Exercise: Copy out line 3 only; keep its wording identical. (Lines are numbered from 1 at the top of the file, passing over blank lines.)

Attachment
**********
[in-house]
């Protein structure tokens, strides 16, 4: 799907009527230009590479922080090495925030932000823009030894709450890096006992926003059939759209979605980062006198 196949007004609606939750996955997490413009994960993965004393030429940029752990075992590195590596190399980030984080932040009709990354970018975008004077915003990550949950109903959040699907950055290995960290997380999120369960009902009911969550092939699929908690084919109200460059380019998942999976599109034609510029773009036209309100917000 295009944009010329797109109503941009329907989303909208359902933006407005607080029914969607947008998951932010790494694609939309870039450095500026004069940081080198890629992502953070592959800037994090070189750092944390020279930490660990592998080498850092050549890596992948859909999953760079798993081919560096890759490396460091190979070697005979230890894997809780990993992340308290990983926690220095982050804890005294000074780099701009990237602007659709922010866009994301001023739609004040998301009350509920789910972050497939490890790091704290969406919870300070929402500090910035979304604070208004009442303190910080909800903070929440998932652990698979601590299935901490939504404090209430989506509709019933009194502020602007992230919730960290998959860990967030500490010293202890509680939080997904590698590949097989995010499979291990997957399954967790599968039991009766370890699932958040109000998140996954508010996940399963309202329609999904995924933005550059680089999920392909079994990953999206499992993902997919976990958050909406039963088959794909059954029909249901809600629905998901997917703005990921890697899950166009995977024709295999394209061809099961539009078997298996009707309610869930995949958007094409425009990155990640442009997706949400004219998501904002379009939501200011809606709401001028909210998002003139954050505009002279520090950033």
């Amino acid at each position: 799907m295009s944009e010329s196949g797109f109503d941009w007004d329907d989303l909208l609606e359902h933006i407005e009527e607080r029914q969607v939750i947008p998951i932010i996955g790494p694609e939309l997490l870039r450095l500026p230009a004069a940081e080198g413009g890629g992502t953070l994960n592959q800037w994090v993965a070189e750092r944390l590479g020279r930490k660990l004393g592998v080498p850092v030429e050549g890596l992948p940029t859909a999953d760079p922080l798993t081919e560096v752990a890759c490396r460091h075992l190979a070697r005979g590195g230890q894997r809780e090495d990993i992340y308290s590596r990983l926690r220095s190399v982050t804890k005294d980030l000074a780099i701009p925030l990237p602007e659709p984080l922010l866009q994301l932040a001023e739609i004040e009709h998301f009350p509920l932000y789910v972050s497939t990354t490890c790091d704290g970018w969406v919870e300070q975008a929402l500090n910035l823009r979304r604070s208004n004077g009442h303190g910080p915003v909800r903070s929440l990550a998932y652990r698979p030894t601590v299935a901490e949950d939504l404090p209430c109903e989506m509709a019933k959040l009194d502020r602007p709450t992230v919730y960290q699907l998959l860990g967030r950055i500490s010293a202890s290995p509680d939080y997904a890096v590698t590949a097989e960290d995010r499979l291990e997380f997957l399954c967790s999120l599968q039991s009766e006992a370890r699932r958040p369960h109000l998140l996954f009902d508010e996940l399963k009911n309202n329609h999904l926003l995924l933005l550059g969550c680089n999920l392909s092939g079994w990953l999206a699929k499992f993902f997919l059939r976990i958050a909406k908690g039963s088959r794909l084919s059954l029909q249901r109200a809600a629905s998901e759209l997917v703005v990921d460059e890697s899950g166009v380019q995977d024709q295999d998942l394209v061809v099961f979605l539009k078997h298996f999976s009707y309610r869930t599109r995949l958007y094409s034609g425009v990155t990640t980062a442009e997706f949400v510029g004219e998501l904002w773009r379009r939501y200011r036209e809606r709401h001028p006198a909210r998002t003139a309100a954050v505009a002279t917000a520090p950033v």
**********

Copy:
């Amino acid at each position: 799907m295009s944009e010329s196949g797109f109503d941009w007004d329907d989303l909208l609606e359902h933006i407005e009527e607080r029914q969607v939750i947008p998951i932010i996955g790494p694609e939309l997490l870039r450095l500026p230009a004069a940081e080198g413009g890629g992502t953070l994960n592959q800037w994090v993965a070189e750092r944390l590479g020279r930490k660990l004393g592998v080498p850092v030429e050549g890596l992948p940029t859909a999953d760079p922080l798993t081919e560096v752990a890759c490396r460091h075992l190979a070697r005979g590195g230890q894997r809780e090495d990993i992340y308290s590596r990983l926690r220095s190399v982050t804890k005294d980030l000074a780099i701009p925030l990237p602007e659709p984080l922010l866009q994301l932040a001023e739609i004040e009709h998301f009350p509920l932000y789910v972050s497939t990354t490890c790091d704290g970018w969406v919870e300070q975008a929402l500090n910035l823009r979304r604070s208004n004077g009442h303190g910080p915003v909800r903070s929440l990550a998932y652990r698979p030894t601590v299935a901490e949950d939504l404090p209430c109903e989506m509709a019933k959040l009194d502020r602007p709450t992230v919730y960290q699907l998959l860990g967030r950055i500490s010293a202890s290995p509680d939080y997904a890096v590698t590949a097989e960290d995010r499979l291990e997380f997957l399954c967790s999120l599968q039991s009766e006992a370890r699932r958040p369960h109000l998140l996954f009902d508010e996940l399963k009911n309202n329609h999904l926003l995924l933005l550059g969550c680089n999920l392909s092939g079994w990953l999206a699929k499992f993902f997919l059939r976990i958050a909406k908690g039963s088959r794909l084919s059954l029909q249901r109200a809600a629905s998901e759209l997917v703005v990921d460059e890697s899950g166009v380019q995977d024709q295999d998942l394209v061809v099961f979605l539009k078997h298996f999976s009707y309610r869930t599109r995949l958007y094409s034609g425009v990155t990640t980062a442009e997706f949400v510029g004219e998501l904002w773009r379009r939501y200011r036209e809606r709401h001028p006198a909210r998002t003139a309100a954050v505009a002279t917000a520090p950033v």